When you sift through your kid’s jack-o’-lantern pail this Halloween, you’re sure to find at least a couple of Dum Dums.
You’ll probably recognize the tiny ball-shaped lollipops from your own childhood. Because in 89 years they’ve hardly changed at all.
“They taste the same as when you had them as a kid, or your parents had them as a kid,” says Kirk Vashaw, whose great-grandfather helped found Spangler Candy Co., the maker of Dum Dums. “We do put in some new flavors and put others on vacation, but the product itself is basically the same as it was for generations.”
Dum Dums have been around since 1924, when the Akron Candy Co. in Bellevue, Ohio, began making them. They got their name from a sales manager who decided they looked like the hand weights sometimes called dumb bells.
“They thought it would be an easy word for little kids to say,” Vashaw says.
The diminutive lollipops roll off the line at 10 million a day – 12 million at Halloween, Vashaw says – in flavors such as cream soda, blue raspberry, cotton candy and the ever-popular “mystery” flavor. Introduced in the 1960s, Vashaw says the mystery flavor isn’t the result of manufacturing mistakes (a little too much butterscotch in that batch?) or an oversupply of some flavorings, but is purposefully plotted and produced. The mystery flavor changes continuously, he says, but that’s about all you’ll get out of him.
“We don’t share all the specifics on exactly how the mystery pop is made because then it wouldn’t be a mystery,” he says.
Dum Dums are a nostalgic candy, the lollipop you might see at the bank or the cash register of your favorite Chinese restaurant or in a minister’s pocket to calm squirming Sunday schoolers. Spangler buys all its ingredients in the United States. Even the trademarked “sachet” wrapper, folded so that it clings to the candy but can be removed easily by little fingers, comes from trees in northern Wisconsin.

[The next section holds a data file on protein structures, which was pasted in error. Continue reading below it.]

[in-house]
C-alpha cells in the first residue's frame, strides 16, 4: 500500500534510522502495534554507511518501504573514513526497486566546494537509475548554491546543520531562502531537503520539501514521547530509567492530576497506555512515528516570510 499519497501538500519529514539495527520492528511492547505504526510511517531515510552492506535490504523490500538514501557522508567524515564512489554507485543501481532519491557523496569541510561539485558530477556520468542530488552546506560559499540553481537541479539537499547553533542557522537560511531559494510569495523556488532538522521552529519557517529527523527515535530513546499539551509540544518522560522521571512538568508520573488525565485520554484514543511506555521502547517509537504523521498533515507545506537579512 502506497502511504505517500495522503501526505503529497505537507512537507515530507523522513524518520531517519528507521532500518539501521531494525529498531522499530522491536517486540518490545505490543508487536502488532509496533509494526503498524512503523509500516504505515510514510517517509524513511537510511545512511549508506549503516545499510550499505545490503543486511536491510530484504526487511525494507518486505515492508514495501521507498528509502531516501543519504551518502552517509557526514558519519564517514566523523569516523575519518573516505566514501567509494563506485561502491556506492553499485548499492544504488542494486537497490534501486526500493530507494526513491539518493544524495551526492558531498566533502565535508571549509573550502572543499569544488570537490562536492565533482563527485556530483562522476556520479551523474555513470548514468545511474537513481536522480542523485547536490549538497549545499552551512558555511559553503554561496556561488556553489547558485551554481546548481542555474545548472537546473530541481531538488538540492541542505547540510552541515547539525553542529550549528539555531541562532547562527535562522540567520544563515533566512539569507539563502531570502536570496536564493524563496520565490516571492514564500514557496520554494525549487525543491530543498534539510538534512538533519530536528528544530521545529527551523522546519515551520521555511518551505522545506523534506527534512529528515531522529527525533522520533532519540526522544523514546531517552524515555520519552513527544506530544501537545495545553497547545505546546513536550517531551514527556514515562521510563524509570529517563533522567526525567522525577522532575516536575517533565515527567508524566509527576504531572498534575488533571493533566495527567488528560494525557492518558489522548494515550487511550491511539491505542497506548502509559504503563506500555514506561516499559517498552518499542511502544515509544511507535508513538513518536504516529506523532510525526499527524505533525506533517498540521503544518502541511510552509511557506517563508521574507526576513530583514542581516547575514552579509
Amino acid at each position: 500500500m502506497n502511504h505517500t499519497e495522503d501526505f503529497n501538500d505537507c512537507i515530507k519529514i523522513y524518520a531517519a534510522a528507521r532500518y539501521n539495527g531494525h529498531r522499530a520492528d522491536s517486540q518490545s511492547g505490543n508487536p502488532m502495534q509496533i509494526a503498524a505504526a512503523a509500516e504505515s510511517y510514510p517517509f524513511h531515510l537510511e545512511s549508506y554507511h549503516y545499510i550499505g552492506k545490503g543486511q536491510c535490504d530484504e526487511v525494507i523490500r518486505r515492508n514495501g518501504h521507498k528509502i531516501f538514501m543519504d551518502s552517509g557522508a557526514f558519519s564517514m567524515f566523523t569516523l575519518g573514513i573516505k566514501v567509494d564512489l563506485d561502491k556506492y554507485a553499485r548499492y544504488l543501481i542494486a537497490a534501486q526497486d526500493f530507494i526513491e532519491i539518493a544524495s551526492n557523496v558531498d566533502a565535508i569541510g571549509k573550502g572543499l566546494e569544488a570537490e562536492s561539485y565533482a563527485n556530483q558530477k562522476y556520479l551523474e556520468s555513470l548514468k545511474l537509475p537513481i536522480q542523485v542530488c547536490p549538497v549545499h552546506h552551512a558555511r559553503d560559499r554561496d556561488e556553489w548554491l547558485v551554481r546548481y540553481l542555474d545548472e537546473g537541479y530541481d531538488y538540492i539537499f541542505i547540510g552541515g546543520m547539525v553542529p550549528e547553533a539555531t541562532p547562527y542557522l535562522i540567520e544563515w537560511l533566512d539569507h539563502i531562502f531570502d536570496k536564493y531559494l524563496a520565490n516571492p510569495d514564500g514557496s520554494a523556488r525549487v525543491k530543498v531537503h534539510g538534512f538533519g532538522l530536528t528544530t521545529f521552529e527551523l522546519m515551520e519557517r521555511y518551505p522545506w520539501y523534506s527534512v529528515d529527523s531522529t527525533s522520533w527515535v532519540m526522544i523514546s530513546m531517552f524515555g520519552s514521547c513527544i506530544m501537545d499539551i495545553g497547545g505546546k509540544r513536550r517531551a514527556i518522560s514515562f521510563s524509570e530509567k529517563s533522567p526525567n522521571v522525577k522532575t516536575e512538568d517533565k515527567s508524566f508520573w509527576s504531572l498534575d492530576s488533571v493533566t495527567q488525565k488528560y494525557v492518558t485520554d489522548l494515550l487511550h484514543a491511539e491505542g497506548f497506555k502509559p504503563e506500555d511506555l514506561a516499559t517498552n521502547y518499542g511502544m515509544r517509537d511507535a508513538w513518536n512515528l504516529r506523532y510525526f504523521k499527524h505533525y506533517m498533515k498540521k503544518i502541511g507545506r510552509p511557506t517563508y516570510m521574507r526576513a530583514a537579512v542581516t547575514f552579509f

Spangler was founded in 1906 when Arthur Spangler bought a baking soda business for $450 at a bankruptcy sale. His brother Ernest was a “candy jobber” – someone who delivered candy to stores in his horse and buggy – and suggested they make candy instead. Along with a third brother, Omar – Vashaw’s great-grandfather – they began making coconut balls and other confections. In addition to Dum Dums, Spangler also makes circus peanuts, those orange, peanut-shaped marshmallows of indeterminate flavor (though Vashaw says they are banana flavored).
“It’s a very niche candy,” Vashaw says. “People either love them or they hate them. There’s no in between.”
Spangler sells 175 million circus peanuts a year, Vashaw says, slightly less than their only competitor, a Wisconsin candy company.
Spangler also is the only U.S. company that makes candy canes, Vashaw says. Which means that this Christmas, for the first time ever, you’ll see – wait for it – peppermint-flavored circus peanuts.
“The circus peanuts do a very good job of delivering flavor,” Vashaw says. “Circus peanut fans really enjoy the peppermint flavor.”
Dear Santa: No need to fill my stocking.